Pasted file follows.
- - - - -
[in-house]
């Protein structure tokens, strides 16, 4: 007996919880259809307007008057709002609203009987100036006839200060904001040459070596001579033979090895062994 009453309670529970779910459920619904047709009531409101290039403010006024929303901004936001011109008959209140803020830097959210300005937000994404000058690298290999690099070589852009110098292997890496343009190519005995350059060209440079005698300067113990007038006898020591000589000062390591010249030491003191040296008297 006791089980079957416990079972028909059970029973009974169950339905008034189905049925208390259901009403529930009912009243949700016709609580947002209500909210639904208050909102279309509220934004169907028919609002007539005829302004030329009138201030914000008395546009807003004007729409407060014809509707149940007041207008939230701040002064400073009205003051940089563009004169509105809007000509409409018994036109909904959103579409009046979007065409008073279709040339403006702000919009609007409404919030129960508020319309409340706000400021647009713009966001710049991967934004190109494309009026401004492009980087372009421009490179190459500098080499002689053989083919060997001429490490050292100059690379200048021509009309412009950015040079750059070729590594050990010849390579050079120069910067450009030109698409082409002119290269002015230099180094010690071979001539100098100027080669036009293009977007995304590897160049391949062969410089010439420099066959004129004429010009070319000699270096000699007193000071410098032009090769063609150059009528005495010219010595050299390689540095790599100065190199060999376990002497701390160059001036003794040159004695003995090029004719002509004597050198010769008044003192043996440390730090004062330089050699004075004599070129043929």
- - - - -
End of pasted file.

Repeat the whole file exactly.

[in-house]
């Protein structure tokens, strides 16, 4: 007996919880259809307007008057709002609203009987100036006839200060904001040459070596001579033979090895062994 009453309670529970779910459920619904047709009531409101290039403010006024929303901004936001011109008959209140803020830097959210300005937000994404000058690298290999690099070589852009110098292997890496343009190519005995350059060209440079005698300067113990007038006898020591000589000062390591010249030491003191040296008297 006791089980079957416990079972028909059970029973009974169950339905008034189905049925208390259901009403529930009912009243949700016709609580947002209500909210639904208050909102279309509220934004169907028919609002007539005829302004030329009138201030914000008395546009807003004007729409407060014809509707149940007041207008939230701040002064400073009205003051940089563009004169509105809007000509409409018994036109909904959103579409009046979007065409008073279709040339403006702000919009609007409404919030129960508020319309409340706000400021647009713009966001710049991967934004190109494309009026401004492009980087372009421009490179190459500098080499002689053989083919060997001429490490050292100059690379200048021509009309412009950015040079750059070729590594050990010849390579050079120069910067450009030109698409082409002119290269002015230099180094010690071979001539100098100027080669036009293009977007995304590897160049391949062969410089010439420099066959004129004429010009070319000699270096000699007193000071410098032009090769063609150059009528005495010219010595050299390689540095790599100065190199060999376990002497701390160059001036003794040159004695003995090029004719002509004597050198010769008044003192043996440390730090004062330089050699004075004599070129043929």